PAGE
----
Comparing Predictions for Forecasting Models (Intermediate Data Mining Tutorial)
In the previous steps of this lesson, you created the following three models:
Predictions for each combination of region and model, based only on data for the individual model and region.
Predictions for all models on a worldwide basis, based on aggregated data.
Predictions for the M200 model in the North America region, based on the aggregated model.
In this final task, you will contrast the predictions for each model to see how using the generalized model affects the results.
Your analysis of the results of the original mining model revealed a large gap between certain regions and model lines. The trend line for the M200 model was particularly high, while the trend lines for the T1000 model were low and relatively flat.
You can create a chart that includes all the predictions by exporting the results and the original data to Microsoft Excel, which provides more sophisticated tools for graphing and managing multiple data series. The following diagram shows the trend lines for just the M200 product models, and compares the predictions from the first mining model against the predictions using the aggregated mining model.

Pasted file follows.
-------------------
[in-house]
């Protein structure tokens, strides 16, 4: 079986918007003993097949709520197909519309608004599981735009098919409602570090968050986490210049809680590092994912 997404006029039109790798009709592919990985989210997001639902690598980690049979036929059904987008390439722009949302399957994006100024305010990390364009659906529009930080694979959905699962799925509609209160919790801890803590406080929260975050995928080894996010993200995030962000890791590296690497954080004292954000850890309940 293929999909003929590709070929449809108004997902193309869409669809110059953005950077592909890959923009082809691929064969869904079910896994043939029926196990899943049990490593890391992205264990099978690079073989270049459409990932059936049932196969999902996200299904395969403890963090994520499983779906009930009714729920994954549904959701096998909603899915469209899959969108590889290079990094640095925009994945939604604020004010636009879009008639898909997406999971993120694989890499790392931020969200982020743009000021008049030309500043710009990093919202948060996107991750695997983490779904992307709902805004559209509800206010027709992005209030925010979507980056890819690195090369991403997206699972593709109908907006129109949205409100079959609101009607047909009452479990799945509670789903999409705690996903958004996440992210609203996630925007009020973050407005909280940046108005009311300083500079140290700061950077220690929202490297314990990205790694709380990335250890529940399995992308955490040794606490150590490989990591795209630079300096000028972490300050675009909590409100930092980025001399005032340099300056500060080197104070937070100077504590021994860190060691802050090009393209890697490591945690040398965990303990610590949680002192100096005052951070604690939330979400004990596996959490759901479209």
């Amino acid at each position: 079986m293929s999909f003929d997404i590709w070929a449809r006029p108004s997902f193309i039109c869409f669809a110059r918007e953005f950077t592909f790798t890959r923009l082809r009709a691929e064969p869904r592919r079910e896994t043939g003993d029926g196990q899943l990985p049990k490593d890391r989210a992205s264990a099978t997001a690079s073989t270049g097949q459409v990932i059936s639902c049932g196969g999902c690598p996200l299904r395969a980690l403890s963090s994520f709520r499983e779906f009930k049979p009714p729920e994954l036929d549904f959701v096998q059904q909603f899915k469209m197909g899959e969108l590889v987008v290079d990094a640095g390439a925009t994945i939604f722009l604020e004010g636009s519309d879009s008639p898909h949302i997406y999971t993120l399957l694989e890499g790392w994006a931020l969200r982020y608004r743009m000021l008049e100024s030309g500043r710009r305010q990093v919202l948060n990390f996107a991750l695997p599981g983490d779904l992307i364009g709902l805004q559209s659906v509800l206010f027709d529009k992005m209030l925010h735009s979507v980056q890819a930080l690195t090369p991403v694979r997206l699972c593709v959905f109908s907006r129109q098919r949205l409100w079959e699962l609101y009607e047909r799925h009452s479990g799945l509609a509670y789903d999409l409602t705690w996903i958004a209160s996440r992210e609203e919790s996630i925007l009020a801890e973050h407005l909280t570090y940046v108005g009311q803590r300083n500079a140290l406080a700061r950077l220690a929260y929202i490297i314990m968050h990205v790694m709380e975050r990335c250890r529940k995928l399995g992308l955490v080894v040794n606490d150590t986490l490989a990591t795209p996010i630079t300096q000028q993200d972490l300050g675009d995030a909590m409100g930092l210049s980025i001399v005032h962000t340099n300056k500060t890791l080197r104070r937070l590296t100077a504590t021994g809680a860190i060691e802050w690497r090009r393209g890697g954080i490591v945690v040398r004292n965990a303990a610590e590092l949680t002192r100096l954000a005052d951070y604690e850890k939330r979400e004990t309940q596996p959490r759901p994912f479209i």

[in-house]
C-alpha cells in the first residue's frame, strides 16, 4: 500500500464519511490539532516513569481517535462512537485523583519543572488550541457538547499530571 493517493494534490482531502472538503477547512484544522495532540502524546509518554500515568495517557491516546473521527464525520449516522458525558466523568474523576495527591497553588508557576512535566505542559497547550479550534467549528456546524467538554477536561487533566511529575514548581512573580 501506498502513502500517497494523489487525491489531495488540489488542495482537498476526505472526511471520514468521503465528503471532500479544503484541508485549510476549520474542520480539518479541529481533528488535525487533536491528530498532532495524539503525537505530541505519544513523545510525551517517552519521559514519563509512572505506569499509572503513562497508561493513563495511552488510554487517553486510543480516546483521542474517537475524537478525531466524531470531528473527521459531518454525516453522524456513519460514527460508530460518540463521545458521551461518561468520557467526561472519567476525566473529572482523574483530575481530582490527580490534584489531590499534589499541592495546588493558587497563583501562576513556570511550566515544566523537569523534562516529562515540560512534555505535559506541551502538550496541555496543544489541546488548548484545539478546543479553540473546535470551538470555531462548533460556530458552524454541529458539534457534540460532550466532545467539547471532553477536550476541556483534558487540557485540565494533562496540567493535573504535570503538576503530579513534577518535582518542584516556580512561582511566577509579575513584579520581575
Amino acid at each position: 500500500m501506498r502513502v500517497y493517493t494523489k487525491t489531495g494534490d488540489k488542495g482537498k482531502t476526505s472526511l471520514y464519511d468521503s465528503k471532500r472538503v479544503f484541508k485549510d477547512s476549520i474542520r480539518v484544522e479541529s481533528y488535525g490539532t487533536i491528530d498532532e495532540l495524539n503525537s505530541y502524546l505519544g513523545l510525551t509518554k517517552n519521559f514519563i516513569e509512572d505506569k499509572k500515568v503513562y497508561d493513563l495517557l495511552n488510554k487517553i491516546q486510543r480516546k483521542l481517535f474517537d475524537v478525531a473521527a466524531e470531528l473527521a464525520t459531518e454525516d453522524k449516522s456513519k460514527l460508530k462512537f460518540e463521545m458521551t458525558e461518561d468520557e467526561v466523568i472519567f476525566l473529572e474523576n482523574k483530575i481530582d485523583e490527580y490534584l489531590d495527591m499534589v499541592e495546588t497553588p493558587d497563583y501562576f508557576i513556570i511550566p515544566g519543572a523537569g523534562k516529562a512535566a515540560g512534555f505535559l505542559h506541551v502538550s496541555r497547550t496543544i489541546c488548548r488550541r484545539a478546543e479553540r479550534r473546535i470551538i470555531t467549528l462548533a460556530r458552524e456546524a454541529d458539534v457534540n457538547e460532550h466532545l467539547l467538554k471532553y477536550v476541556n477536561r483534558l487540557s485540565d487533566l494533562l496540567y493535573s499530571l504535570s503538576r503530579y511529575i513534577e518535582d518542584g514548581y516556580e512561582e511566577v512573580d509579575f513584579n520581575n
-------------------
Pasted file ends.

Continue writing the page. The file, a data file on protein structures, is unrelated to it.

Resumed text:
From the previous chart, you can see that the aggregated mining model preserves the overall trends while minimizing the fluctuations in the individual data series. The following table provides a portion of the data series used to create the chart, to aid in comparison.
Series and Mining Model
M200 Europe — aggregated
M200 North America — aggregated
M200 North America—specific
M200 Pacific — aggregated
T1000 Europe — aggregated
T1000 North America — aggregated
T1000 North America—specific
T1000 Pacific — aggregated
You have learned how to create a time series model that can be used for prediction, and a generalized model that can be applied to a different data series.